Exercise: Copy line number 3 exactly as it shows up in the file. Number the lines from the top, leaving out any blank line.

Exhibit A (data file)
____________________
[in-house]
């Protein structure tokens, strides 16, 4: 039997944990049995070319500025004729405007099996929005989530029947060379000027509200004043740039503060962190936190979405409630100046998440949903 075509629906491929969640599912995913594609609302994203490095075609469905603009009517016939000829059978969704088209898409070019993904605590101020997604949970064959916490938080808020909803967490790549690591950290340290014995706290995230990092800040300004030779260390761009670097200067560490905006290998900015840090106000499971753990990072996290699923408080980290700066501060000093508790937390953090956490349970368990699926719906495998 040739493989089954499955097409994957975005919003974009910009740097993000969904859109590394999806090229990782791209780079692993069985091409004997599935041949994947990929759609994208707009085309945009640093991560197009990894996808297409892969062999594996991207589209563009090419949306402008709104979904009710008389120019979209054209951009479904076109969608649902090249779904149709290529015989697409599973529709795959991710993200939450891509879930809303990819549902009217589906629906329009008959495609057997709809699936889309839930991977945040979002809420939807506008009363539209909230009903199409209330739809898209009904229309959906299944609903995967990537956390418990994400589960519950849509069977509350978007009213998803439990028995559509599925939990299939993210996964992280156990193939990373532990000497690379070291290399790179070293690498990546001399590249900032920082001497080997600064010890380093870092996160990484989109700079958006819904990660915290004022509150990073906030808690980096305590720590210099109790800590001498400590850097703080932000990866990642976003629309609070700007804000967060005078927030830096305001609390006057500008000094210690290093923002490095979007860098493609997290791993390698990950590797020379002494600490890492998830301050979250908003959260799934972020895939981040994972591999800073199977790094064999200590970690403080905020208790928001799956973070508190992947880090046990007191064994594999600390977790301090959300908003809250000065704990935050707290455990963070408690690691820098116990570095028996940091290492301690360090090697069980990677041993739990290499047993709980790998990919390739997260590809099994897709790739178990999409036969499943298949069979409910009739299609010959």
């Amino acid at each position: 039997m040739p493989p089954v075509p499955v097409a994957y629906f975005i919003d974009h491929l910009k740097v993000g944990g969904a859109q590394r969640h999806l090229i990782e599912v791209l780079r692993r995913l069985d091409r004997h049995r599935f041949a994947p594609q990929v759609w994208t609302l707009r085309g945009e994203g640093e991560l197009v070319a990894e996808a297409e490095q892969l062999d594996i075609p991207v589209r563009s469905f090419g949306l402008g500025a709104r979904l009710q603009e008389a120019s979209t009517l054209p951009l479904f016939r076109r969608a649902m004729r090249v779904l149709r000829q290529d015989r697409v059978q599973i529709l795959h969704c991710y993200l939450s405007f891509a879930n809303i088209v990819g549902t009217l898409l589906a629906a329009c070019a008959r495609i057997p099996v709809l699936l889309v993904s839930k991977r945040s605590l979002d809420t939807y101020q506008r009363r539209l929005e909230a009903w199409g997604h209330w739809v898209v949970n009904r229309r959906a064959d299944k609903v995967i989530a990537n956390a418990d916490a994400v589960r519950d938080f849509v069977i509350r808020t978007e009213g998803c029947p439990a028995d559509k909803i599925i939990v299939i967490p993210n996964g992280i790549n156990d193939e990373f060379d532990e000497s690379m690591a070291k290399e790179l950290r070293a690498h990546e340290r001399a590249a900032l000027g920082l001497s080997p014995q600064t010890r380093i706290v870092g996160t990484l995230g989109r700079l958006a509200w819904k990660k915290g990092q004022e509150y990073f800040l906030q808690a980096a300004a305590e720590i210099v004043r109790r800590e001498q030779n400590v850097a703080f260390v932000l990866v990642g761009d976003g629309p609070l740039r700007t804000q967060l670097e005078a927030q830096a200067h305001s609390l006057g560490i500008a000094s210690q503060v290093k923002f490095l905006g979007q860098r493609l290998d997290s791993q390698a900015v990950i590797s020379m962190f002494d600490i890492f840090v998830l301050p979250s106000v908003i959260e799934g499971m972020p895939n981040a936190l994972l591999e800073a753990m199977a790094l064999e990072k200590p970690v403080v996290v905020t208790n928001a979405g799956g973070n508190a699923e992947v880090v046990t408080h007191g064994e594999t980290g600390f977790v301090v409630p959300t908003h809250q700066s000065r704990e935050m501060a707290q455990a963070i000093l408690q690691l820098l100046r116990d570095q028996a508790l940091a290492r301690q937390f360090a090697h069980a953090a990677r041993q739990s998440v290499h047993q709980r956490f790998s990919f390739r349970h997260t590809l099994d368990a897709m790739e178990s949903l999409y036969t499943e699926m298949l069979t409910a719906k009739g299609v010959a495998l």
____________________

């Amino acid at each position: 039997m040739p493989p089954v075509p499955v097409a994957y629906f975005i919003d974009h491929l910009k740097v993000g944990g969904a859109q590394r969640h999806l090229i990782e599912v791209l780079r692993r995913l069985d091409r004997h049995r599935f041949a994947p594609q990929v759609w994208t609302l707009r085309g945009e994203g640093e991560l197009v070319a990894e996808a297409e490095q892969l062999d594996i075609p991207v589209r563009s469905f090419g949306l402008g500025a709104r979904l009710q603009e008389a120019s979209t009517l054209p951009l479904f016939r076109r969608a649902m004729r090249v779904l149709r000829q290529d015989r697409v059978q599973i529709l795959h969704c991710y993200l939450s405007f891509a879930n809303i088209v990819g549902t009217l898409l589906a629906a329009c070019a008959r495609i057997p099996v709809l699936l889309v993904s839930k991977r945040s605590l979002d809420t939807y101020q506008r009363r539209l929005e909230a009903w199409g997604h209330w739809v898209v949970n009904r229309r959906a064959d299944k609903v995967i989530a990537n956390a418990d916490a994400v589960r519950d938080f849509v069977i509350r808020t978007e009213g998803c029947p439990a028995d559509k909803i599925i939990v299939i967490p993210n996964g992280i790549n156990d193939e990373f060379d532990e000497s690379m690591a070291k290399e790179l950290r070293a690498h990546e340290r001399a590249a900032l000027g920082l001497s080997p014995q600064t010890r380093i706290v870092g996160t990484l995230g989109r700079l958006a509200w819904k990660k915290g990092q004022e509150y990073f800040l906030q808690a980096a300004a305590e720590i210099v004043r109790r800590e001498q030779n400590v850097a703080f260390v932000l990866v990642g761009d976003g629309p609070l740039r700007t804000q967060l670097e005078a927030q830096a200067h305001s609390l006057g560490i500008a000094s210690q503060v290093k923002f490095l905006g979007q860098r493609l290998d997290s791993q390698a900015v990950i590797s020379m962190f002494d600490i890492f840090v998830l301050p979250s106000v908003i959260e799934g499971m972020p895939n981040a936190l994972l591999e800073a753990m199977a790094l064999e990072k200590p970690v403080v996290v905020t208790n928001a979405g799956g973070n508190a699923e992947v880090v046990t408080h007191g064994e594999t980290g600390f977790v301090v409630p959300t908003h809250q700066s000065r704990e935050m501060a707290q455990a963070i000093l408690q690691l820098l100046r116990d570095q028996a508790l940091a290492r301690q937390f360090a090697h069980a953090a990677r041993q739990s998440v290499h047993q709980r956490f790998s990919f390739r349970h997260t590809l099994d368990a897709m790739e178990s949903l999409y036969t499943e699926m298949l069979t409910a719906k009739g299609v010959a495998l």